First off, you may or may not have noticed the theme change [my 183rd theme change in the past eight weeks] and I’ve also made a new header, which I really like.
Secondly, tomorrow is a massive day for tennis. We’re six points behind Team ‘O’. Every week you can get a maximum of 8 points – 1 for each set you win [there are 6], 1 for the team that wins the most sets and 1 for the team that wins the most games. We have an inferior percentage to Team O as well, so in order to make the finals and book a semi-final showdown with Team W, who we lost to last week [shrieking boy team], we must thrash Team O. Simple, right? I hope so.
Thirdly, I’m not working today. This is the first Saturday that I haven’t worked in eight or so weeks. I’m enjoying this break :]
Fourthly, enjoy this review. Thankyou!
Game Review: Scribblenauts (NDS)
Scribblenauts was definitely a very unique and interesting game. You, as Maxwell, need to rescue these star shaped things called ‘Starites’. You’ll need to get across lava, bears, rivers, knights and more on your quest to rescue the Starite on each level. In order to do so, you can summon thousands of things to help you, from a bridge to a hot air balloon, to a lion to an ice cream. The possibilities are endless!
You start off the game with a boring tutorial. In it, the fact that you can type in a word and have it magically appear is barely mentioned, and you instead focus on boring things such as throwing a ball. It’s like they were trying to deny this game had anything to do with its most unique feature.
There are ten worlds for you to explore, each housing 11 levels. Each world is set in a different place, from the University to the Beach to the Forest. In each world you have the option of two different types of levels: Puzzle LEvels and Action Levels. Puzzle Levels give you a hint and you must solve it in order to find the Starite. For example, the clue might be something as simple as “Get the chef some food!” You then type in whatever you like: bread, potato, carrot, apple, steak and even poison all fulfil the task. A Starite then appears and you collect it. The levels gradually become more complex and difficult, as do the clues. Later on in the game the levels can be huge with a very vague clue.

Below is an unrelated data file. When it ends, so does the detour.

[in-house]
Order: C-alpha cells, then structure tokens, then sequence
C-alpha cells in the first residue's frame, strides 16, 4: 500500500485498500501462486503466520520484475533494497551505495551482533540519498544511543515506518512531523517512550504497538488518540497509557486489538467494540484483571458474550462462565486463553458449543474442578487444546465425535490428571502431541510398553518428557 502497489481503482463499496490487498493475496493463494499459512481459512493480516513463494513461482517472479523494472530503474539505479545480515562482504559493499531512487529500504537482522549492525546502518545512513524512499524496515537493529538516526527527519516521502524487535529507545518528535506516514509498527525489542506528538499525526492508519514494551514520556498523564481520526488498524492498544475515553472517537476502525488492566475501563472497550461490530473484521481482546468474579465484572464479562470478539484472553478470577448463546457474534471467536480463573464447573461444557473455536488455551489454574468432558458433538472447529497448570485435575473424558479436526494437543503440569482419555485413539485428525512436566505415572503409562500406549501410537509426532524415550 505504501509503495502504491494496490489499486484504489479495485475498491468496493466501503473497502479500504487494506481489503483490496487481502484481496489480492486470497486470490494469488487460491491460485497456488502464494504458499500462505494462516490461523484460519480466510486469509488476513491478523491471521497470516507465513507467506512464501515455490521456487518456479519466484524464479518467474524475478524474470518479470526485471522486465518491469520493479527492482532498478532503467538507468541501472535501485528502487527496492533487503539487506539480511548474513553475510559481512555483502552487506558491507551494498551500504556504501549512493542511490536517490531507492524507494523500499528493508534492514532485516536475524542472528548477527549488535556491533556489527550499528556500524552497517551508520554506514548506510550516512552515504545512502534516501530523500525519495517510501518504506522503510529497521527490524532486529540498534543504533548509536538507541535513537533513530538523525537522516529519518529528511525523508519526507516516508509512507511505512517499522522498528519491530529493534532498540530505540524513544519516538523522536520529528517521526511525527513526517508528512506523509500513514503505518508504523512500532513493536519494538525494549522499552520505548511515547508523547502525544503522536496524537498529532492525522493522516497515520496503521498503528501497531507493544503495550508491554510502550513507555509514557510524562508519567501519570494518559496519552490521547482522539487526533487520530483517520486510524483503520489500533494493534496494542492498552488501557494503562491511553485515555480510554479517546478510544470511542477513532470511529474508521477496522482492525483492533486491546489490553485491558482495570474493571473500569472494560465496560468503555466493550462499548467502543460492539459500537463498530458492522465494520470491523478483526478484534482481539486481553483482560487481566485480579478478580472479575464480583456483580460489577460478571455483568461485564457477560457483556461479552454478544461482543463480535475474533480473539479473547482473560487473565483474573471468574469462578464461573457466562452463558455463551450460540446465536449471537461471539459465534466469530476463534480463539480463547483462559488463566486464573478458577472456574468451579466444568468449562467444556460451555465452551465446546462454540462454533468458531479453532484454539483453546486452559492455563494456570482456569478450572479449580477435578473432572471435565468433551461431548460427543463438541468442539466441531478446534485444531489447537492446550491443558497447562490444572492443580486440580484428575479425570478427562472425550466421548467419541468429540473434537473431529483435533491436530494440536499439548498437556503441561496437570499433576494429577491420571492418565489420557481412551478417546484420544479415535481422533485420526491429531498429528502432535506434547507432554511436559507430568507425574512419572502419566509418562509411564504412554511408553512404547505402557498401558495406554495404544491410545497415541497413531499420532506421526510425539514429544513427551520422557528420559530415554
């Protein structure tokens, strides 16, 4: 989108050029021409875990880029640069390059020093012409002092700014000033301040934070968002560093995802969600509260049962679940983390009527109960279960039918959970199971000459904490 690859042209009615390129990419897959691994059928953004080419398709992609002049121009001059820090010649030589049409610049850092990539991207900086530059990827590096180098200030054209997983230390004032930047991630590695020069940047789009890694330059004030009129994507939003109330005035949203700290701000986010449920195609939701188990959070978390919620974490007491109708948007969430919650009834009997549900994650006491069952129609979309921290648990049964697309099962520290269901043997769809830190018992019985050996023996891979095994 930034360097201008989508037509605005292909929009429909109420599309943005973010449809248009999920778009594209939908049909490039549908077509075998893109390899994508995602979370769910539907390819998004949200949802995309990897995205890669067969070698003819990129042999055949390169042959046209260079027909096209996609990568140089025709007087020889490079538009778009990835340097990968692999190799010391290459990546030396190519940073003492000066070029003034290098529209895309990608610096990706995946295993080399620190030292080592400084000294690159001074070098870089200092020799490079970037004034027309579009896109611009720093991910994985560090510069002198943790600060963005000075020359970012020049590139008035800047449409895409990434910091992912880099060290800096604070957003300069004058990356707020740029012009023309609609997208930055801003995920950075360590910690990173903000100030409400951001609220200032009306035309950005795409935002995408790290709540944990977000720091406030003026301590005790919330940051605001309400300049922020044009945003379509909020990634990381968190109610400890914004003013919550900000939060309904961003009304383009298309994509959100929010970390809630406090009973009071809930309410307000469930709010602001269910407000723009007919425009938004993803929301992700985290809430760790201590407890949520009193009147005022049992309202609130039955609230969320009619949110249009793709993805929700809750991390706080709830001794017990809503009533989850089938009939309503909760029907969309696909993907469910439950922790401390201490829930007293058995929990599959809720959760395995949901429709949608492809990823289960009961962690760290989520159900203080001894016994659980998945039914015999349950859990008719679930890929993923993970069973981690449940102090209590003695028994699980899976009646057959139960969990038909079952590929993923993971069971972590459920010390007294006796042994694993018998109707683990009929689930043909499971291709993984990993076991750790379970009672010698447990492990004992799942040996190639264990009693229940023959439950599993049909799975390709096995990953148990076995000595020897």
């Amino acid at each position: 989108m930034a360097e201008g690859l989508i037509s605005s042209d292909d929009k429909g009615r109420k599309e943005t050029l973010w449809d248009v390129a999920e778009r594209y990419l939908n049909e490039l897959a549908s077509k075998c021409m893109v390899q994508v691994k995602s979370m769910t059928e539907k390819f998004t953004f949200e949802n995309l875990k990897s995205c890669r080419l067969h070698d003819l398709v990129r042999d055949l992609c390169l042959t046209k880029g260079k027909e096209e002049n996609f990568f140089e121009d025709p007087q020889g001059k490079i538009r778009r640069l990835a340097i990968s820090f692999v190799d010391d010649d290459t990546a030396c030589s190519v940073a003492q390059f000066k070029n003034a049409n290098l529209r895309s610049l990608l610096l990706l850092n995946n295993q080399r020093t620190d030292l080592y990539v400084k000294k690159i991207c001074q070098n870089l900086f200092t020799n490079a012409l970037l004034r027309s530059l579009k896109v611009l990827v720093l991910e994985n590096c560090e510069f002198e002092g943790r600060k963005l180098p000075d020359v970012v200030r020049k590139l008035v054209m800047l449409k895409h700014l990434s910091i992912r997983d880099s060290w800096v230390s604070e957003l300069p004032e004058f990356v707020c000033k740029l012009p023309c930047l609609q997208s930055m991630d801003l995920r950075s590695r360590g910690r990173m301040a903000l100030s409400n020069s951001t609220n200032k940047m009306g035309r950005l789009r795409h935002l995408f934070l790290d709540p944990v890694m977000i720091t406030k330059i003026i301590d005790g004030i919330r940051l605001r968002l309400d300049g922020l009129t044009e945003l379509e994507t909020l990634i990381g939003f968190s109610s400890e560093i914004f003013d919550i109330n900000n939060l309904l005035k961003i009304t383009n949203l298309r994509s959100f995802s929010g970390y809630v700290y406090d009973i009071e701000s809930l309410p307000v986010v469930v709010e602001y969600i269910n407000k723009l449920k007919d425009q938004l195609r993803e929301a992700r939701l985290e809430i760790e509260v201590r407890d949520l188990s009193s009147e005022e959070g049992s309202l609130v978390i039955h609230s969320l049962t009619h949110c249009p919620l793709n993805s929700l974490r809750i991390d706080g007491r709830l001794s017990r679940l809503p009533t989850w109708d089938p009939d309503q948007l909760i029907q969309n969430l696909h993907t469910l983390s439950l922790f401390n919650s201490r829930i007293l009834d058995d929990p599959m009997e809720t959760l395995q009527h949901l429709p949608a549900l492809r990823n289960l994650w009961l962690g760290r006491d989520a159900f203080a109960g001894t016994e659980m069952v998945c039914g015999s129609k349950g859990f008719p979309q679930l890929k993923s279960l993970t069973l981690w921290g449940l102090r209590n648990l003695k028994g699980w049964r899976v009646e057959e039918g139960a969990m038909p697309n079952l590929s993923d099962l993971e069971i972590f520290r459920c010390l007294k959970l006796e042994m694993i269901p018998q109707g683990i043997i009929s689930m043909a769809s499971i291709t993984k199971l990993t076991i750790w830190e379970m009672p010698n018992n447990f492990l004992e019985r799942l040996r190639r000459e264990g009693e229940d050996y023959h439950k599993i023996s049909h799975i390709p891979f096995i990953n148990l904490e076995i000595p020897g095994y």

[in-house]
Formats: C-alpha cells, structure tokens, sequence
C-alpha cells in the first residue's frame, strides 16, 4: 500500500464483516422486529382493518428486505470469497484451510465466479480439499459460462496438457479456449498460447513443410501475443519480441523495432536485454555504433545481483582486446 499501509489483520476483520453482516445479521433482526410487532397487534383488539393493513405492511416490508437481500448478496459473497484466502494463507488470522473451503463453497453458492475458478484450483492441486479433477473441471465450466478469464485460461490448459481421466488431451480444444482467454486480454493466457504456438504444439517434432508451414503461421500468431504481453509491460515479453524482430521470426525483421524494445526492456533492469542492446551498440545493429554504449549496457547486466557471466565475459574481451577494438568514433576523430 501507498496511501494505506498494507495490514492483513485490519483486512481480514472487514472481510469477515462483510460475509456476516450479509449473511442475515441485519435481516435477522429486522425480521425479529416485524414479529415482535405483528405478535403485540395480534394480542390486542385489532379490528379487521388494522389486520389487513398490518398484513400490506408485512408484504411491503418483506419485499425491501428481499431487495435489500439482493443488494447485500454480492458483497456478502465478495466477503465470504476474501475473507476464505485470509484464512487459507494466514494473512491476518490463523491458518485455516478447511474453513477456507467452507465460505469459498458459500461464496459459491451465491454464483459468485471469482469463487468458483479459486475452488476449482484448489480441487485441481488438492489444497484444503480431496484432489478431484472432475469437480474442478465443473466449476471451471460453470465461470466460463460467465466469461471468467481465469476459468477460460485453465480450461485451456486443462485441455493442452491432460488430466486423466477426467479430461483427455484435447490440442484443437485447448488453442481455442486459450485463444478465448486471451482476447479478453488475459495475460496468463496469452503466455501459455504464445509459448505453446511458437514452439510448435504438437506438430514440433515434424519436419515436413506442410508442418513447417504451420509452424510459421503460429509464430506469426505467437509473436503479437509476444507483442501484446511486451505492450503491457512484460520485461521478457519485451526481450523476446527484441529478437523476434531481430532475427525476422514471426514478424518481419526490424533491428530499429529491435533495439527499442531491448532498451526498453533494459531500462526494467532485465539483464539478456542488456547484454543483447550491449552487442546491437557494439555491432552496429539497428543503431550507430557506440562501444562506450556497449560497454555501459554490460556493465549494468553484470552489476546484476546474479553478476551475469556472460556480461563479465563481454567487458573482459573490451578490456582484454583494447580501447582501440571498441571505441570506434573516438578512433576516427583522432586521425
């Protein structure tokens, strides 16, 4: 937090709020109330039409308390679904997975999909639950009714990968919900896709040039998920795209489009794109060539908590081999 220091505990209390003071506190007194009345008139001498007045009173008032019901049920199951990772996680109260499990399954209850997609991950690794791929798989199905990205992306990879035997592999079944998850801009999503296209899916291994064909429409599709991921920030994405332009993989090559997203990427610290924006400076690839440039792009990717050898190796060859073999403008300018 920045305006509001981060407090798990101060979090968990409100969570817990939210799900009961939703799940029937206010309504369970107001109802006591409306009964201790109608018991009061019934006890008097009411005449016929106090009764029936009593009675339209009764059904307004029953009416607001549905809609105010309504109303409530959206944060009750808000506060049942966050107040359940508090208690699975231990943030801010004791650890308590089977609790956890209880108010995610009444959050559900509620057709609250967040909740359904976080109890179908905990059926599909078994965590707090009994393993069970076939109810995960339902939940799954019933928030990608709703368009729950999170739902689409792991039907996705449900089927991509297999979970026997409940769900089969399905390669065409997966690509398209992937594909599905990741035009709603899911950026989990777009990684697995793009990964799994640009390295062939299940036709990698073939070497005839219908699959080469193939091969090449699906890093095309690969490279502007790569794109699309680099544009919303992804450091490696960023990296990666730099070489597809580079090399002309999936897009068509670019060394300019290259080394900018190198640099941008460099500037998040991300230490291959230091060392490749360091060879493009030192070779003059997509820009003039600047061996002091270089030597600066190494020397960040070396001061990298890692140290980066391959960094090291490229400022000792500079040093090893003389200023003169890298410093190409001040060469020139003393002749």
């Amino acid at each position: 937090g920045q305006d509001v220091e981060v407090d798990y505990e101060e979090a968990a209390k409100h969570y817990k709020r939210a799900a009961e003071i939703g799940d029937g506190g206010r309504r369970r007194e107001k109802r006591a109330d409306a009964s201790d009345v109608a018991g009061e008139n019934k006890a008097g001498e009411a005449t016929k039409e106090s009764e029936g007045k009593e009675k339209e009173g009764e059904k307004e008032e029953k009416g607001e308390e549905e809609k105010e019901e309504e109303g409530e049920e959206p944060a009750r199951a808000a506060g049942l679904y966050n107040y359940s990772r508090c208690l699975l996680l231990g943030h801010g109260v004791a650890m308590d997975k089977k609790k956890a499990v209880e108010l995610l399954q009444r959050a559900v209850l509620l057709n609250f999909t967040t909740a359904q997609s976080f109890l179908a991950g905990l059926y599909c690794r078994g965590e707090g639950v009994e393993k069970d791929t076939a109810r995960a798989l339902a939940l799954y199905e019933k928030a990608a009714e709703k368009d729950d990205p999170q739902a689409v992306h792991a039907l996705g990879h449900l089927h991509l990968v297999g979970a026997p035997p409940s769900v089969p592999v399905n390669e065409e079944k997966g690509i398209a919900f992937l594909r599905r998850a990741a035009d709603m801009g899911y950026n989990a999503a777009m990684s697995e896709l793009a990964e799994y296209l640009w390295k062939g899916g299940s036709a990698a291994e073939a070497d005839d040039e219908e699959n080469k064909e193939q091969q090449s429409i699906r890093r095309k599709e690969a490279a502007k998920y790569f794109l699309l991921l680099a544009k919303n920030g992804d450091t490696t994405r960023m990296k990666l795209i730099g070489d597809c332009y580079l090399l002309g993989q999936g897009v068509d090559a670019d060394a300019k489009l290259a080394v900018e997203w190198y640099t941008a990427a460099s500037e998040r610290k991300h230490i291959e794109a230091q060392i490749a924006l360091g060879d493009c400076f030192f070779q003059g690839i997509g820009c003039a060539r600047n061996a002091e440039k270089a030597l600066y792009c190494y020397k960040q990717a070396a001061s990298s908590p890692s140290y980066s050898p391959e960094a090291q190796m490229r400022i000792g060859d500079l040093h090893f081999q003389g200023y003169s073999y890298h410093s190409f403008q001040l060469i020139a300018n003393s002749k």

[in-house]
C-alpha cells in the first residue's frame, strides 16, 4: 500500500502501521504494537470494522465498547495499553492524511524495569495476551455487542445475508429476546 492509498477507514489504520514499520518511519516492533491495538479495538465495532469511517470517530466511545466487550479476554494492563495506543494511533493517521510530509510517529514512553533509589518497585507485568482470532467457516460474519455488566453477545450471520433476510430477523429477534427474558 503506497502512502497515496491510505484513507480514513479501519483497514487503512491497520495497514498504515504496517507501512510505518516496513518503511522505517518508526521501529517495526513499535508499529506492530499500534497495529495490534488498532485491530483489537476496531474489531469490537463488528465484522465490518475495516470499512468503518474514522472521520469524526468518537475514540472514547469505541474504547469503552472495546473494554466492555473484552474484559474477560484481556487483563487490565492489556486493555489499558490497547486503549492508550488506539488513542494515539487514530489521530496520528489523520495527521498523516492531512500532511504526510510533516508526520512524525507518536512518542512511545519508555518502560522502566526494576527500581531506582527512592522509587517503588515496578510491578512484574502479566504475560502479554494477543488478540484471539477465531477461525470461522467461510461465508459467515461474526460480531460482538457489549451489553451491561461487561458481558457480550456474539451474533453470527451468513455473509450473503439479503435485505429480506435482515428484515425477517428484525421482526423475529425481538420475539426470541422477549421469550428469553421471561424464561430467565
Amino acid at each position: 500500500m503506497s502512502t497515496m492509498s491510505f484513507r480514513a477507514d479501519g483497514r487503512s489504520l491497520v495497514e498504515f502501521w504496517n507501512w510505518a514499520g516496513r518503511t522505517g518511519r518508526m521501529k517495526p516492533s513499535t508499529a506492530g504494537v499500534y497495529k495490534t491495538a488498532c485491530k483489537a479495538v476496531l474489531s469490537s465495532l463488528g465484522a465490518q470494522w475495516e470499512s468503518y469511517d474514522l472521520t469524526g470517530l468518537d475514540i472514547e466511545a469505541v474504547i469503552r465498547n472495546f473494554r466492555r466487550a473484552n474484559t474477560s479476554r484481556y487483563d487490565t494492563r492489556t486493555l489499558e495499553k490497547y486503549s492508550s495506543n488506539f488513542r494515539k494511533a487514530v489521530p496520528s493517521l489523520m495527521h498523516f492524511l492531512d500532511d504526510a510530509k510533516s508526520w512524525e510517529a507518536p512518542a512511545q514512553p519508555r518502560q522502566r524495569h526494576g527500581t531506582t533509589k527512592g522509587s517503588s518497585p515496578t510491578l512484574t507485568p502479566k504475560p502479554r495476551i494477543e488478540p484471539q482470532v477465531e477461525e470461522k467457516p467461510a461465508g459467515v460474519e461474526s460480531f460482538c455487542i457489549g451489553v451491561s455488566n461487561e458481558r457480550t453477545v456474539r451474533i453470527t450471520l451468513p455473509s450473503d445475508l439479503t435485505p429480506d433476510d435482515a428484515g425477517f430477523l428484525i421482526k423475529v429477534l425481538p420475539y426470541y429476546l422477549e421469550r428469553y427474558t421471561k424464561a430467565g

The action levels have you positioned somewhere, the Starite in plain sight and some obstacle in the way, such as a trap door, an enemy or a tornado. All you need to do is get from A to B to get the Starite. These also have extremely vague and often useless clues. I personally prefer the Puzzle Levels to the Action Levels because they are generally more fun.
Each level has its own ‘par’ – the number of items that you are aiming to summon. For example, the aforementioned chef level may have a par of 3. If you use 3 items, you get a certain amount of Ollars – the currency in this land. If you use less than 3, you get more Ollars. The more ‘stylistic’ you are, the more Ollars you get once again.
With these Ollars you can buy different avatars [I personally like using the Bride avatar, hehehe], music tracks [which don’t work] and other worlds.
Scribblenauts also has the option for you to create your own levels, though this is limited.
The controls, however, are Scribblenauts’ major letdown. You control where Maxwell goes by using the touch screen and you also move items with the touch screen as well. So, if you try and move the bridge over the lava but accidentally touch the lava instead of the bridge, Maxwell will sprint over to the lava and jump in. This results in numerous annoying, inconvenient deaths.
The word summoner thing is also limited, unfortunately. Although it tries to correct you if you misspelt something [Did you mean _____ or ______ or _______?] the spell checker is often terrible. It can’t pick up simple mistakes. The word thing also attempts to differentiate between things of the same name, for example if you type in ‘balloon’ it will ask you if you meant ‘Balloon: Toy’ or ‘Balloon: Vehicle’, as in hot air balloon. I was trying to summon a diving suit, and I clicked ok but I was instead presented a formal suit. It would be helpful if Scribblenauts didn’t try to be smart and instead ask me if I meant ‘Suit’ before wasting an item.
Scribblenauts is a great game with definite lasting appeal. It’s unique and fun, but has major control issues. If these can be fixed, I’m sure the sequel will be much better.